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Pride flag (Photo)

A pride flag, July 29, 2018.

A recent study of over 67,000 undergraduate students from 108 U.S institutions showed that sexual and gender minorities are two to three times more likely to experience suicidal thoughts, self-injury and suicide attempts, with trans students being at a particularly high risk.

Published on Sept. 6, the study showed that around twice as many gay and lesbian individuals and three times as many bisexual individuals reported incidents of self-injury, suicide attempts and suicidal thoughts compared to heterosexual students. Trans students had the most elevated rates of all three outcomes, with five times as many students reporting suicide attempts as heterosexual students.

Greta Bauer, professor of epidemiology and biostatistics at Western University, explained these results mostly echo previous data in the field. 

“This is something that we've known about for a long time, and it's something that we see in young adolescents all the way through adults,” said Bauer.

Bauer explained research from Ontario has found that over 40 per cent of trans people of all ages have attempted suicide at some point in their lives. This number falls closely in line with the findings of this study.

Bauer’s research group is currently working on identifying strategies for intervention.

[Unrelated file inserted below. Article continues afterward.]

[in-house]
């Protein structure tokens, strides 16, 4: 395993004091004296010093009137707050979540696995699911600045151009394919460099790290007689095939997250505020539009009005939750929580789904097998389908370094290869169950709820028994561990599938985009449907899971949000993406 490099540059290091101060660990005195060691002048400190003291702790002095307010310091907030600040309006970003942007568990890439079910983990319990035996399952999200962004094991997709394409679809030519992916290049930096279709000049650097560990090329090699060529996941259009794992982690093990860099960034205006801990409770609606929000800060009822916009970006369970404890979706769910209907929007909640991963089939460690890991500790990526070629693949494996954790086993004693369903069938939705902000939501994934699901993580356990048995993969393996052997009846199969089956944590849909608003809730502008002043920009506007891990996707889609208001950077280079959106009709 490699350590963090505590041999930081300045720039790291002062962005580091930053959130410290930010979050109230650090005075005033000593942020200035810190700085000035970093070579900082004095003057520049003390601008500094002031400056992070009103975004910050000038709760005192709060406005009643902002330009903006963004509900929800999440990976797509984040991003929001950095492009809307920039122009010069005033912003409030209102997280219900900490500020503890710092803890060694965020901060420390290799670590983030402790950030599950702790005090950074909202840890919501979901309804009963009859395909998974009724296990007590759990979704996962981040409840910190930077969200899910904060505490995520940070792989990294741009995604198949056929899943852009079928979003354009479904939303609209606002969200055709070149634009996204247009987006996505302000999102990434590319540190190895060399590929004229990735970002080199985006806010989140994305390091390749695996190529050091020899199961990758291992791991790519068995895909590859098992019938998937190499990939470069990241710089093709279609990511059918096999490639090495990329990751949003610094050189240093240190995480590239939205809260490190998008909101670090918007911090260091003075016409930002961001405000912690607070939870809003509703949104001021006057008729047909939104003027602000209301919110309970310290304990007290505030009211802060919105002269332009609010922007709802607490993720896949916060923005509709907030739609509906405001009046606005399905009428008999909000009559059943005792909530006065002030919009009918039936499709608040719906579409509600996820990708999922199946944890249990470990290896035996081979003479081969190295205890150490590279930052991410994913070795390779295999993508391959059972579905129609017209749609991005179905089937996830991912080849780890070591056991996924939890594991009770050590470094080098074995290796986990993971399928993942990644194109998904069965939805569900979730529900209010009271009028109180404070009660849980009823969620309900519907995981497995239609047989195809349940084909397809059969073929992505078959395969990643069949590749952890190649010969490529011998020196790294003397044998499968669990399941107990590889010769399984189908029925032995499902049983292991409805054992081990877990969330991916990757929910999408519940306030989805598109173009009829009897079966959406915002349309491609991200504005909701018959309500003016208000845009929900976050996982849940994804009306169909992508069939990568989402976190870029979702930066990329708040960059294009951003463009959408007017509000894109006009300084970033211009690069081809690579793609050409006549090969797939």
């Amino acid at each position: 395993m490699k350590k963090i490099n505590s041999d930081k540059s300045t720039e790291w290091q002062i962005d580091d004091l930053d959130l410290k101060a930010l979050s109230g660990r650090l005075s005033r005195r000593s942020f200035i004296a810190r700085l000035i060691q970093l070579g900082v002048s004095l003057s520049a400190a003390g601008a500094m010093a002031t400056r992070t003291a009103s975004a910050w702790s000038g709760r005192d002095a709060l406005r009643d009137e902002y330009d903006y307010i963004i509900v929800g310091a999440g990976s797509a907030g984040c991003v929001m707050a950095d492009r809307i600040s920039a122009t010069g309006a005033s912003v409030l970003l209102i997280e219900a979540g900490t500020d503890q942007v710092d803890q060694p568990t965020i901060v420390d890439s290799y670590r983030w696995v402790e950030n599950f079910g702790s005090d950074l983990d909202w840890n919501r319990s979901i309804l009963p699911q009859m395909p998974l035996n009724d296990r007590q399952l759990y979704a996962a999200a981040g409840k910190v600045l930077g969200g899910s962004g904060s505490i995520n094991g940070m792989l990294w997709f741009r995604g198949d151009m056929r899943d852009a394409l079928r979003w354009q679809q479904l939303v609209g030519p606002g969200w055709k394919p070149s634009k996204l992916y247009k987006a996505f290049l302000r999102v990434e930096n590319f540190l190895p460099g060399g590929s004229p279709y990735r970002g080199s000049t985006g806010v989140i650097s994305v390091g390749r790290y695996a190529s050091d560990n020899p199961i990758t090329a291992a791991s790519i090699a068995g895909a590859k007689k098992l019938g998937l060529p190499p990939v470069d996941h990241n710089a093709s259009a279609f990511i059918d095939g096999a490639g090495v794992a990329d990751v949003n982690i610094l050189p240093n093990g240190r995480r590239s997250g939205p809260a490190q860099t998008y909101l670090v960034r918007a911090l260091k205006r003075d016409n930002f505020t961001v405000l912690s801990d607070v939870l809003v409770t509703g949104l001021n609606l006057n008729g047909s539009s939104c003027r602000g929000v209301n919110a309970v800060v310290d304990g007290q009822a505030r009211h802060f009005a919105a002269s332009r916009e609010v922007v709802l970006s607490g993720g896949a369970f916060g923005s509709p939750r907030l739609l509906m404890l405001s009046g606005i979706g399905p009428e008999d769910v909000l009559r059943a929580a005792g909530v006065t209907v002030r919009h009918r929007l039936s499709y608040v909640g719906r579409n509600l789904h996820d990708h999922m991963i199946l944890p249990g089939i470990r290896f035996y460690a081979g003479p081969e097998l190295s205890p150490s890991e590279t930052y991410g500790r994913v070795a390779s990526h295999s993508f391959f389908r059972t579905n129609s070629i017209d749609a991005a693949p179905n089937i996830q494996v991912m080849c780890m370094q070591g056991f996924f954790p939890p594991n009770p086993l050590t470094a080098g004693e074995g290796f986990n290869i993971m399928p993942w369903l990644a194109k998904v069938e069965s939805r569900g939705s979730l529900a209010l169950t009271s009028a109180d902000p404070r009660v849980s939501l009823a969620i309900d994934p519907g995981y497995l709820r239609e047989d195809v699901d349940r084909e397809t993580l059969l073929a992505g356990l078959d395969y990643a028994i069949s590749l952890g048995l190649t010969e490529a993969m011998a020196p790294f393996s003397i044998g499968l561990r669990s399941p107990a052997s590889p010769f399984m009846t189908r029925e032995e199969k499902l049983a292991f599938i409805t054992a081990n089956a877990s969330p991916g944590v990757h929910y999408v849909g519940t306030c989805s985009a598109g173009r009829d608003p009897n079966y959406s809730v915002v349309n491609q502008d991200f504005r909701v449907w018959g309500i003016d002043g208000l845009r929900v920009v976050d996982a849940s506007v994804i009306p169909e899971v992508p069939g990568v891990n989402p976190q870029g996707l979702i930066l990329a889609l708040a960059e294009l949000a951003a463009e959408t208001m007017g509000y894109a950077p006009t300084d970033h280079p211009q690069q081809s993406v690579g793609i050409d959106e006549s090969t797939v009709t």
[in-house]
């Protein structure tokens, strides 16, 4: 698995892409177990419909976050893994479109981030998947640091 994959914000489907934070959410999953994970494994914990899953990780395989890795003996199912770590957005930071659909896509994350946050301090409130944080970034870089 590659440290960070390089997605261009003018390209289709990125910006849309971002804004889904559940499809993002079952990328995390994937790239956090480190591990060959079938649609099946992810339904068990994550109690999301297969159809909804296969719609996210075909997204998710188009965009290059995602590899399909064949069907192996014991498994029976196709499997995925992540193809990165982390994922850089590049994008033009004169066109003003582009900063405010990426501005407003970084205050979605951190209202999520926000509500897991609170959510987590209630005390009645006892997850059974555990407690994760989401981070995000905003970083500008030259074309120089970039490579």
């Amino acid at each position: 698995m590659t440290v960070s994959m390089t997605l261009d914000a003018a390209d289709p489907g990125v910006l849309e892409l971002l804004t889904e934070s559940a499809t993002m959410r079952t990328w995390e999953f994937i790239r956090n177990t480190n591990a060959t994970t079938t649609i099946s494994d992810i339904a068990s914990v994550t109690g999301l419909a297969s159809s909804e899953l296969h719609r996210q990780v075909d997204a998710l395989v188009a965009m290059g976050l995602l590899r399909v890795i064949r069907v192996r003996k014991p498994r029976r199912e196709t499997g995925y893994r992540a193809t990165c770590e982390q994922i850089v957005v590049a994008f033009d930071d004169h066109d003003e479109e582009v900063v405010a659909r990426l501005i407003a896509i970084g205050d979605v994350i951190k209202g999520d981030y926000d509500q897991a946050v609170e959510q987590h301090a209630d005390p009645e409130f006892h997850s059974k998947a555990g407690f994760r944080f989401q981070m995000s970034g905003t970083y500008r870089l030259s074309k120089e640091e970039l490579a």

“Our research suggests that there are a range of strategies that have the potential to reduce this, including social support, support for gender, making sure that people have identity documents that match their expressed gender and access to hormones or medical transitions for the people who need it,” said Bauer. “All have the potential to play a strong role in reducing this very high level of suicide attempts.”

Bauer added that the highest risk among trans individuals was for those who were planning to undergo medical transitioning but had not yet begun the transition process, with 25 per cent attempting suicide within the previous year. This number decreased to one per cent among trans people who had completed a medical transition.

“[That’s] a huge, huge difference,” said Bauer. “We start to see rates that are comparable to non-trans sexual minorities and even lower than that.”

From 2004–15, Bauer’s team worked on the Trans PULSE Project, a research initiative that focused on studying the health of trans people in Ontario. The project resulted in significant changes to medical practice and human rights policy, according to Bauer.

Bauer’s team recently received $1.3 million from the Canadian Institutes of Health Research to fund a large-scale expansion of the previous project, called Trans PULSE Canada. 

“We’re going to do a really large national survey of transgender health and healthcare access,” explained Bauer. “So we're going to be able to do some of what we did with Trans PULSE in Ontario … at the national level. We're going to be able to compare across provinces. In Ontario, where we have data from a decade earlier, we're going to be able to see how things have changed over time.”

Funding for Trans PULSE Canada officially started on Oct. 1.

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